Head for the cave, Sid!’ Loving
snapped, altering his aim and firing again. ‘I’ll be right after
you.’


Yo!’ the cowhand answered, turning his
horse in the required direction and throwing a malevolent scowl at
the mule. ‘Don’t fuss me, you blasted knob-head, or I’ll gut you
and leave you for the buzzards.’

Either the threat worked, or
the mule was in a complacent mood, for it followed Sid with none of
its usual ornery balkiness. Riding through the water, he heard the
continuing crackle of Henry’s fire and wondered what the attackers
made of it. With Texas left impoverished by the end of the War
Between the States, few Henry or Spencer rifles had so far made
their appearance.
So
the Indians would not be accustomed to a rifle capable of
sustained fire without reloading. Maybe the effect would be
sufficient to make them believe their war-medicine had gone sour
and they would call off the attack. Knowing the band and nation to
which they belonged, Sid doubted if his ‘maybe’ would bear fruit.
Certainly he could hear no abating of the attack as the horse and
mule splashed through the water. Riding on, he urged the animals
into the mouth of the cave, dropped the horse’s reins as a means of
preventing it from straying and leapt from the saddle. Jerking his
Sharps carbine from its saddle boot, he darted to the cave’s
entrance to support his boss.

Maybe the Indians had never
seen a repeating rifle, but they knew about double-barreled weapons
and of six-shooting revolvers. So at first they showed no great
concern when Loving continued to shoot. Not until a fourth buck was
knocked from his horse and eight shots had been fired without the
ride-plenty
i
showing signs of
having to reload did the implications begin to strike
them.

With a couple of bullets hissing by his head,
Loving backed towards the river. None of the other firearms-toting
bucks showed the first’s skill and he was still on the rim
reloading his weapon. Nor, with over a hundred yards between them,
did the remainder of the Indians try to use their bows. Up closer
the short, powerful weapons would be more deadly than the rifles,
in hands trained from early childhood in their use.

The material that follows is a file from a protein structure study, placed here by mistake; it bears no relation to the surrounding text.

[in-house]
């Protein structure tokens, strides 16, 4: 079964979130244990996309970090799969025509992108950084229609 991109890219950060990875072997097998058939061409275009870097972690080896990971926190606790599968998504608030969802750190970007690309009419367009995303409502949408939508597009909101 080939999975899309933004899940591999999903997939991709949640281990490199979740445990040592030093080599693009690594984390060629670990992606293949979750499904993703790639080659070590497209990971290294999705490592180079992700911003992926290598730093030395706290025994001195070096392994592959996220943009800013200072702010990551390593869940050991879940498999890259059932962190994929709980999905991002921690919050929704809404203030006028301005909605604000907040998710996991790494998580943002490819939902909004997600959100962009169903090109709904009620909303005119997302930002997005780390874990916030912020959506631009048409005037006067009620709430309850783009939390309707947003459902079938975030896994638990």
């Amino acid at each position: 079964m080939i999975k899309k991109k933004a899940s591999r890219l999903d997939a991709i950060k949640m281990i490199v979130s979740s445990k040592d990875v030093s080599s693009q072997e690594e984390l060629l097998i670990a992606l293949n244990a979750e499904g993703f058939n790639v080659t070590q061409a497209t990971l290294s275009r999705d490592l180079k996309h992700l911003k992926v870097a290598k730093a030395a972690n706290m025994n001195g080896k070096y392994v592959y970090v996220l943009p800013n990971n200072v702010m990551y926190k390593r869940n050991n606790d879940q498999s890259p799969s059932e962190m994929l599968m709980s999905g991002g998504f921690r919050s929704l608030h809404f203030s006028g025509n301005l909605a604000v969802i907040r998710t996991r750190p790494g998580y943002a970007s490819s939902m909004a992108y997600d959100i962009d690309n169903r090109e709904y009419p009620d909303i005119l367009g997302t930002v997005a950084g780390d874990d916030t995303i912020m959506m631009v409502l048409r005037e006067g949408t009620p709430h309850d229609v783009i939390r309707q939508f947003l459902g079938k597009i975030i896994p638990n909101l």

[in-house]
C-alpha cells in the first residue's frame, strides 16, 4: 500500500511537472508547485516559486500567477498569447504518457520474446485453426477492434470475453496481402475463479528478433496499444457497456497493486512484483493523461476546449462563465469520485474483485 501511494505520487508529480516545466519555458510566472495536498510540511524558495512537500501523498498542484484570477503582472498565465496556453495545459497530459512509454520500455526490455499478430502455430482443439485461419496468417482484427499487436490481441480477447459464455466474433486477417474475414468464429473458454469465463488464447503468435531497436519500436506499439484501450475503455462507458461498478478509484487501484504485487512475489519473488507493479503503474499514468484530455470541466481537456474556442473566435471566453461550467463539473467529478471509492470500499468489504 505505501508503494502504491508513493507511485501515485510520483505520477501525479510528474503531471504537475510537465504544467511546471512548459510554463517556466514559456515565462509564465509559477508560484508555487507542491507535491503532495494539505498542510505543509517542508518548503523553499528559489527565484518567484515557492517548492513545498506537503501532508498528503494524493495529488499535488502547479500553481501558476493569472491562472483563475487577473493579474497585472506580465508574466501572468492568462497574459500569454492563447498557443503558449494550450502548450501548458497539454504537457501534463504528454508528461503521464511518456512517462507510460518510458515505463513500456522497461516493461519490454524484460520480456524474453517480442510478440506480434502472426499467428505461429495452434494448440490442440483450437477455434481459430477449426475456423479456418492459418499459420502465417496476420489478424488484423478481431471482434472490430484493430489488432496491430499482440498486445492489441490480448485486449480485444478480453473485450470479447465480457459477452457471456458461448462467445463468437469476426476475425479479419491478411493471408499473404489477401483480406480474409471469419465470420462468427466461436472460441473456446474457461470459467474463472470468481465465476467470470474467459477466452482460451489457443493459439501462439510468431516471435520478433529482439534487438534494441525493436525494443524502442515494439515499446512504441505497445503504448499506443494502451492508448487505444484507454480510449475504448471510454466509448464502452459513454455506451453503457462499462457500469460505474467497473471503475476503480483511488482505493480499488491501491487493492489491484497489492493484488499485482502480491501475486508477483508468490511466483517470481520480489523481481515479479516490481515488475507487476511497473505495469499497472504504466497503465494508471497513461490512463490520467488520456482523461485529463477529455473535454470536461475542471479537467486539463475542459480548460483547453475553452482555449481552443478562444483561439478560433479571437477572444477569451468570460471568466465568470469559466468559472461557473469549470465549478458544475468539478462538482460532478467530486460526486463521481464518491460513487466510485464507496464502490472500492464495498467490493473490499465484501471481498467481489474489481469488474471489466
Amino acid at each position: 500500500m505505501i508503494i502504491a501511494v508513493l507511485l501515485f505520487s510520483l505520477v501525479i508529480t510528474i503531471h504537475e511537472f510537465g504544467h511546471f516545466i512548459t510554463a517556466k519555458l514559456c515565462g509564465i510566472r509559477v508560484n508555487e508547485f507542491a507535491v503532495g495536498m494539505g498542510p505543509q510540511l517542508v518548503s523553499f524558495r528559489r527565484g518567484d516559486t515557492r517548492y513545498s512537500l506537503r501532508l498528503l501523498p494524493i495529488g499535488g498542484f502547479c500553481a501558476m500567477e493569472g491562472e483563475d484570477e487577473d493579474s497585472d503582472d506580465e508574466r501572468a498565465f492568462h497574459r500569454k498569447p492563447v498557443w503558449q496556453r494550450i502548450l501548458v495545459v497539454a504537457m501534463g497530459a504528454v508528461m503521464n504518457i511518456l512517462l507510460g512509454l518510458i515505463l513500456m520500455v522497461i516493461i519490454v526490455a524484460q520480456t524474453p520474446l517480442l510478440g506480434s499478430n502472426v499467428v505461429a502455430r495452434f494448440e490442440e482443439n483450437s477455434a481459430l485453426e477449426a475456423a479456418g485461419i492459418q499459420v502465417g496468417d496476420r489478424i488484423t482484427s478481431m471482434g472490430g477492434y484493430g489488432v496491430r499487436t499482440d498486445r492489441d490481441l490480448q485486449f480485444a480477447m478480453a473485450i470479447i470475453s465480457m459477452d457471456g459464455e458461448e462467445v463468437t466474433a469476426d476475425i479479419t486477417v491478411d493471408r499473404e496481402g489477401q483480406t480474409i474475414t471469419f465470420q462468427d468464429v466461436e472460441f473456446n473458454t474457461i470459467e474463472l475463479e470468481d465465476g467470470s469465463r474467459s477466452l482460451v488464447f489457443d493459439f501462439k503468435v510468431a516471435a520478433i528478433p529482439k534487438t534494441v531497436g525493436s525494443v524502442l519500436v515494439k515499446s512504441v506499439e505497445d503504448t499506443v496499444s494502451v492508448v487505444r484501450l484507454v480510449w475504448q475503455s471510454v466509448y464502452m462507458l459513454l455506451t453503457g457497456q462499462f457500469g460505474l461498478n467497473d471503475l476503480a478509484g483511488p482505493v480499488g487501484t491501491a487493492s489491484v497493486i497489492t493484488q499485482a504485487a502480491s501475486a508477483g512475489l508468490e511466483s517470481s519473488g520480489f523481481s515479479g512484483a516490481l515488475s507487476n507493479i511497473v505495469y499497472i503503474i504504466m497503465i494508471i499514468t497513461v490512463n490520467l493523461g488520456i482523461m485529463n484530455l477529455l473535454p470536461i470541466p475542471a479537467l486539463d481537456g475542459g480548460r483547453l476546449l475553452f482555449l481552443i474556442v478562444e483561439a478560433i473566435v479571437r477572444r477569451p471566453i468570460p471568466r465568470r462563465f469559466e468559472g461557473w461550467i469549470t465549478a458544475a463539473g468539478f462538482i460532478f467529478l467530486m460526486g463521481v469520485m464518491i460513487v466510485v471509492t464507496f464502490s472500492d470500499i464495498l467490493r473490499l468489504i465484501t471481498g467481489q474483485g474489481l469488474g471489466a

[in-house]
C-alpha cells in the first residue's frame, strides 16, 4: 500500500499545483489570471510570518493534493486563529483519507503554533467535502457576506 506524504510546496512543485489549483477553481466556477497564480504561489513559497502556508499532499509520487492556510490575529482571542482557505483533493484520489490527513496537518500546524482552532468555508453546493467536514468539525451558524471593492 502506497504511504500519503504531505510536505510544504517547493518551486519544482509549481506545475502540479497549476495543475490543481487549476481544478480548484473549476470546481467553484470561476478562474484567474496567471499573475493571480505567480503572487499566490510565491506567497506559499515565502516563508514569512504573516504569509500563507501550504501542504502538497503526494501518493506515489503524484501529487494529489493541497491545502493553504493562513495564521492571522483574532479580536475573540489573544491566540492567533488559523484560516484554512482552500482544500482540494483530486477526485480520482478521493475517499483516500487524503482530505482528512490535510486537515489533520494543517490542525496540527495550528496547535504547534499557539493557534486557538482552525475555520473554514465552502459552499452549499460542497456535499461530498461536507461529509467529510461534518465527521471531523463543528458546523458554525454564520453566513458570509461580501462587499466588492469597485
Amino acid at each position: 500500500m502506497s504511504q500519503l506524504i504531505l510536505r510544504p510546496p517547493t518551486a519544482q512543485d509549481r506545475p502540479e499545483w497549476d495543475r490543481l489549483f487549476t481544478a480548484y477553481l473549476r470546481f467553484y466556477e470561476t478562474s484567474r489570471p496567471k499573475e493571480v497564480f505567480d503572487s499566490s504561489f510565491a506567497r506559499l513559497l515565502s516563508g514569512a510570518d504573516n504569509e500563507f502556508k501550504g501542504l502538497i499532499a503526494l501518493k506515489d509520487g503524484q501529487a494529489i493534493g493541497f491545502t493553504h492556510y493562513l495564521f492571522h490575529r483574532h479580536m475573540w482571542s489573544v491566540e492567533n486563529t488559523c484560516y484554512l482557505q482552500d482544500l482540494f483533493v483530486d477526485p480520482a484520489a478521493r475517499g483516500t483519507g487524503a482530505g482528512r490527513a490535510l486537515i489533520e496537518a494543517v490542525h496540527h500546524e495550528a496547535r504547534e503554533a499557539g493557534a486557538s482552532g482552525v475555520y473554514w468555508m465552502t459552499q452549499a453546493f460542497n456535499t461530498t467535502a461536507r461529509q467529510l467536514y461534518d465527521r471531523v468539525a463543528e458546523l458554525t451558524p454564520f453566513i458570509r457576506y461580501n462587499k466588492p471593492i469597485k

Three more times, as fast as he could work
the lever, Loving fired and counted the rounds expended. Then he
saw the braves whirling their horses around with superb riding
skill, to dash back the way they had come. Wasting no time in
self-congratulation, the rancher turned and waded at all speed
across the Pecos. A bullet ripped the Stetson from his head as he
sprinted over the sand. From the mouth of the cave, Sid’s carbine
spat in reply. As Loving entered, the cowhand gave him a grin and
nodded towards the other side of the river.


That’s give ’em a Texas-sized gutful,
boss,’ he commented with satisfaction. ‘I wish I’d got that jasper
with the rifle. He shoots real good for an Injun.’


Sure,’ Loving agreed.
‘If they was anything but
Kweharenuh
I’d say we’d done enough to scare ’em off.
Not Antelope-band Comanches, though. Losing them four’ll just make
the others more eager to get us.’


Ain’t so many of ’em left,’ Sid
remarked.


They’ll soon enough call up help and
be back,’ the rancher replied.

Even as Loving spoke, he saw two of the
braves disappear beyond the rim. The rest of the party gathered
around the man with the Sharps and began to talk. That figured to
anybody who knew Indians; they would be planning their next move.
Which meant the defense must be organized and fast.

Loving looked around him. While larger than
the entrance suggested, the cave offered only one way out. Not a
serious consideration under the circumstances, as they could only
leave after the Comanches departed. In addition to food and
ammunition on the pack-mule, they had two large canteens filled
with water. So they had the means to hold out until help
arrived—assuming that Spat evaded his pursuers and reached the
trail herd.


What’re they doing, Sid?’ Loving
inquired as he went to the waiting animals.


Still sat talking. Must be more of ’em
around, there’s smoke coming up back of the rim.’

Swinging around, Loving saw the smoke rising.
It went up in regulated puffs, not as a single, natural column. If
the braves expected reinforcements, they would be unlikely to
attack before the others came.


Watch ’em while I tend to the packs,
Sid,’ Loving said. ‘Especially that bastard who shot my horse. He
can handle a rifle real good.’


That’s for—’ Sid began, giving his
attention to the Indians. ‘Damn it! He’s not among the rest of
’em—’

At which point the brave with the Sharps once
more made his presence felt. From behind a clump of black chaparral
that looked hardly large enough to hide a jackrabbit, the rifle
banged. Once again the Comanche’s bullet found horseflesh instead
of human tissue. Screaming in pain, Sid’s horse went down kicking
and the mule reared on its hind legs in an attempt to tear free
from the stricken animal.

Grabbing the mule’s lead rope with his left
hand, Loving tried to restrain it. Knowing the consequences should
the animal escape, Sid prepared to assist his boss. Before he could
do so, he found other matters to hold his attention.


They’re coming again!’ the cowhand
yelled, exchanging his Sharps in favor of the 1860 Army Colt’s
six-shot capacity.

Discarding the mule, or leaving it
temporarily to its own devices, Loving bounded to the entrance.
Once again the Henry started to crack, although its user was
painfully aware of its rapidly emptying magazine. However, the
Comanche had already been given a taste of repeating fire and
learned their lesson. Seeing that their strategy had failed, they
spun their horses in rump-scraping circles and galloped back up the
rim.

BOOK: Goodnight's Dream (A Floating Outfit Western Book 4)
13.9Mb size Format: txt, pdf, ePub
ads